Taxing New Mobility Services: What’s Right? What’s Next?
July 27, 2018|So Jung Kim
July 26, 2018
Given their popular presence in urban areas, state and local policymakers are increasingly considering how transportation network companies (TNCs) fit into the larger transportation portfolio and can help meet mobility needs. But, too often TNC fees and taxes are narrowly focused on raising revenue, rather than advancing deliberate, long-term transportation goals. As these new mobility services proliferate, it is important to understand what purpose these fees intend to serve and how they fit into broader metropolitan transportation policies: from funding transit and infrastructure, establishing parity with taxis, covering regulatory costs, to supporting programs that improve equitable mobility.
Seven major cities and 10 states currently have some type of fee or tax on TNC trips, and more are under consideration. Georgia lawmakers proposed a TNC-trip fee as part of a regional transit bill. Philadelphia officials called for switching its per-trip percentage assessment to a $0.50 surcharge in order to generate more revenue. Earlier this year, efforts in Washington State to apply the taxi sales tax to TNCs failed.
Cities and states have the responsibility to balance the ease of quickly raising revenue with achieving comprehensive public policy goals for the future of transportation. If the goal is to generate funding for transit agencies, per-trip TNC fees are likely insufficient replacements for existing budget gaps. In Chicago and D.C. for example, projected revenues cover less than 10 percent of transit agency operating budgets.If policymakers are fixated on reducing congestion, they should focus on actions that reduce single-occupancy trips—regardless of whether it is in a personal or TNC vehicle. One promising opportunity TNCs create is the ability to systematically pool rides. If pooled services are popularized effectively, they may mitigate environmental harm (i.e. emissions) from deadheading and congestion in the wider system. New York City’s tiered for-hire vehicle surcharge scheme is a positive example of policy that encourages shared rides and recognizes its comparatively reduced costs to society.
TNC fees can be part of other transportation strategies too. Some cities are using them to pay for the administrative and regulatory costs of upholding industry safety. Funds can also serve to retrofit more wheelchair-accessible taxis on the road, improve access to transit stations, and support greater equity of mobility. In all cases, TNC fees are much more effective if they are considered in the broader context of the transportation system.
Read Eno’s full brief exploring four main questions cities and states have to answer as they continue to experiment with a range of rules and regulations in a rapidly changing mobility landscape.
The accompanying table shows the current state and general purposes of TNC taxes and fees to date in the United States. Charges today range from 20 cents to almost 9 percent per trip.
|Location||TNC Tax/Fee||When Enacted or Implemented||Disposition of Funds|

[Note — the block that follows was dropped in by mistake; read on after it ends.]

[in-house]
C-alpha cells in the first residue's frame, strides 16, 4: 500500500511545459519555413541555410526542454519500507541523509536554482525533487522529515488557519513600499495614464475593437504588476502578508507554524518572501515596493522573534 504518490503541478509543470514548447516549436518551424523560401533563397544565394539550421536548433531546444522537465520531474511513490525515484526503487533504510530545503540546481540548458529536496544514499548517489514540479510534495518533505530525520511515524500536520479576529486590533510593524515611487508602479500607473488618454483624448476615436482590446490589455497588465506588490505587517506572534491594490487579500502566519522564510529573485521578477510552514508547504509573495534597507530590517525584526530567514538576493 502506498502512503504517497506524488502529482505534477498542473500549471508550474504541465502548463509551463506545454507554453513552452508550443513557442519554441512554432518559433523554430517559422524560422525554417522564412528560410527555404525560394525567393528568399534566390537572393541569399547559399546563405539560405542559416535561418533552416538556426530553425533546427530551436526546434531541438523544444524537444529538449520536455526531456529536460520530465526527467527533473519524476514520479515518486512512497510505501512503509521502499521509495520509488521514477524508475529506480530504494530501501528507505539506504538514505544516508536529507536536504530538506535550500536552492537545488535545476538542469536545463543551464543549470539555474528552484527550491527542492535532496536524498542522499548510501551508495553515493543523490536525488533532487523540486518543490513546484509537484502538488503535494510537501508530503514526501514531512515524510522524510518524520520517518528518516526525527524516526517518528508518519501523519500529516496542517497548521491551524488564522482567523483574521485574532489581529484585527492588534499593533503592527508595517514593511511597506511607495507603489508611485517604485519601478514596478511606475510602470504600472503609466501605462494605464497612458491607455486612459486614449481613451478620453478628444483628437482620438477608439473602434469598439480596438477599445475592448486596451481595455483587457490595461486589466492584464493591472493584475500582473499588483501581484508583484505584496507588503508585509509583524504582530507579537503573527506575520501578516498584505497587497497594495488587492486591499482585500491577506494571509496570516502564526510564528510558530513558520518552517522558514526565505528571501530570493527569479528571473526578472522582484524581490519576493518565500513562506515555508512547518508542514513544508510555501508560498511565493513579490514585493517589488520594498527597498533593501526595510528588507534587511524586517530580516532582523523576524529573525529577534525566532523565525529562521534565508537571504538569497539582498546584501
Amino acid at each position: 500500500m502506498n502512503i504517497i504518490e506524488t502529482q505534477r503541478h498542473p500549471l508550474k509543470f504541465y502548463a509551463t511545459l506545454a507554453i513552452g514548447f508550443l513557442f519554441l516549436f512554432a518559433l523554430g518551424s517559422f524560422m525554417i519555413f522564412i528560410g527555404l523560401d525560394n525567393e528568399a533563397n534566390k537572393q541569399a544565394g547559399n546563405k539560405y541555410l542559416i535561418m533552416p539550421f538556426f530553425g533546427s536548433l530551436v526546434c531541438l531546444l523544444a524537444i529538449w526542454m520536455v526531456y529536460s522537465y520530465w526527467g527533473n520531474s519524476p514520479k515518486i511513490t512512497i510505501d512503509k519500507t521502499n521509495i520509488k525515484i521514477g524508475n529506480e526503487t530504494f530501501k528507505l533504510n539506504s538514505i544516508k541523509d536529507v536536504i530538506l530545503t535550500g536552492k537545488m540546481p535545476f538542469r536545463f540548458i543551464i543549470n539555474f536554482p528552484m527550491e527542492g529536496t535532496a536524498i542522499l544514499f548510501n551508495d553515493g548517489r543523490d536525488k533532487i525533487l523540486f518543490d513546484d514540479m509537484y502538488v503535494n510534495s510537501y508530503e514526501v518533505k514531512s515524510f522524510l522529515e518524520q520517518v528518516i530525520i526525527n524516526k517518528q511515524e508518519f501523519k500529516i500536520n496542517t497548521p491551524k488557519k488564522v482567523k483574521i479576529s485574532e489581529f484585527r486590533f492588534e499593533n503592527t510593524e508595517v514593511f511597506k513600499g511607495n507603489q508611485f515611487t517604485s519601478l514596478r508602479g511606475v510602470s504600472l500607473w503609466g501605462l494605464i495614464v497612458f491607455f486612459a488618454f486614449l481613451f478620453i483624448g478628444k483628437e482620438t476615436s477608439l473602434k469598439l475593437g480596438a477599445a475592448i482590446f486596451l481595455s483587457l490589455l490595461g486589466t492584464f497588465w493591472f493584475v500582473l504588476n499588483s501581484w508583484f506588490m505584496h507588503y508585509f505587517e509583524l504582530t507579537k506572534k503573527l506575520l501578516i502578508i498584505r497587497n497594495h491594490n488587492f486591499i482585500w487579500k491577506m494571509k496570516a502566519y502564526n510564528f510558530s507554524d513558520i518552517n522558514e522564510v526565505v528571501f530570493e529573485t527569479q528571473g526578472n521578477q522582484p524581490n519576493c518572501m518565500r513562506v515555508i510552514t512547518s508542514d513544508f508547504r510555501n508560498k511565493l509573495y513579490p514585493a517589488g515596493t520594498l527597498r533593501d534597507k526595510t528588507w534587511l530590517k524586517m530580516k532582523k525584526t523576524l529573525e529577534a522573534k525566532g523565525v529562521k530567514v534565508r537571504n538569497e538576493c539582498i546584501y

|Cities||Chicago, IL||$0.67 per trip||January 2018||$0.02 to Business Affairs and Consumer Protection
$0.10 to vehicle accessibility fund
|New Orleans, LA||$0.50 per trip originating inside the parish||April 2015||100% to Department of Safety and Permits|
|New York, NY||8.875% of total fare||2014||51% to city general fund
45% to state general fund
4% to Metropolitan Transportation Authority
|$2.75 per trip or $0.75 per rider if pooled||January 2019||100% to Metropolitan Transportation Authority|
|Philadelphia, PA||1.4% of total fare of trips originating inside the city||November 2016||By Pennsylvania state law:
66.67% to city public schools
33.33% to city parking authority
|Portland, OR||$0.50 per trip||December 2015||100% to Bureau of Transportation|
|Seattle, WA||$0.24 per trip on rides originating inside the city||July 2014||$0.14 to Department of Finance and Administrative Services
$0.10 to Wheelchair Accessible Services Fund
|Washington, D.C.||October 2018||17% to Department of For-Hire Vehicles
83% to Washington Metropolitan Area Transit Authority
|States||Alabama||1% of total fare||February 2018||50% to Public Service Commission regulator
50% to trip-originating cities and counties
|California||0.33% of total TNC revenue||September 2013||100% to California Public Utilities Commission Transportation Reimbursement Account|
|Hawaii||4% of total fare||January 2018||General fund|
|Maryland||State law allows individual counties and municipalities to impose their own per-trip assessments up to $0.25||July 2015||100% to State Transportation Network Assessment Fund
|Massachusetts||$0.20 per trip||August 2016||50% to trip-originating cities infrastructure
25% to taxi industry assistance
25% to Commonwealth Transportation Fund
|Nevada||3% of total fare||May 2015||100% to State Highway Fund up to $5 million in a two-year period, then deposits into State General Fund|
|New York||4% of total fare on trips originating outside NYC||June 2017||100% to state general fund|
|2.5% of total fare||2014||100% to Black Car Fund workers’ compensation insurance|
|Rhode Island||7% of total fare||July 2016||General fund|
|South Carolina||1% assessment on total fare||June 2015||1% to Office of Regulatory Staff
99% to State Treasury Trust and Agency Fund
|South Dakota||4.5% of total fare||October 2017||General fund|
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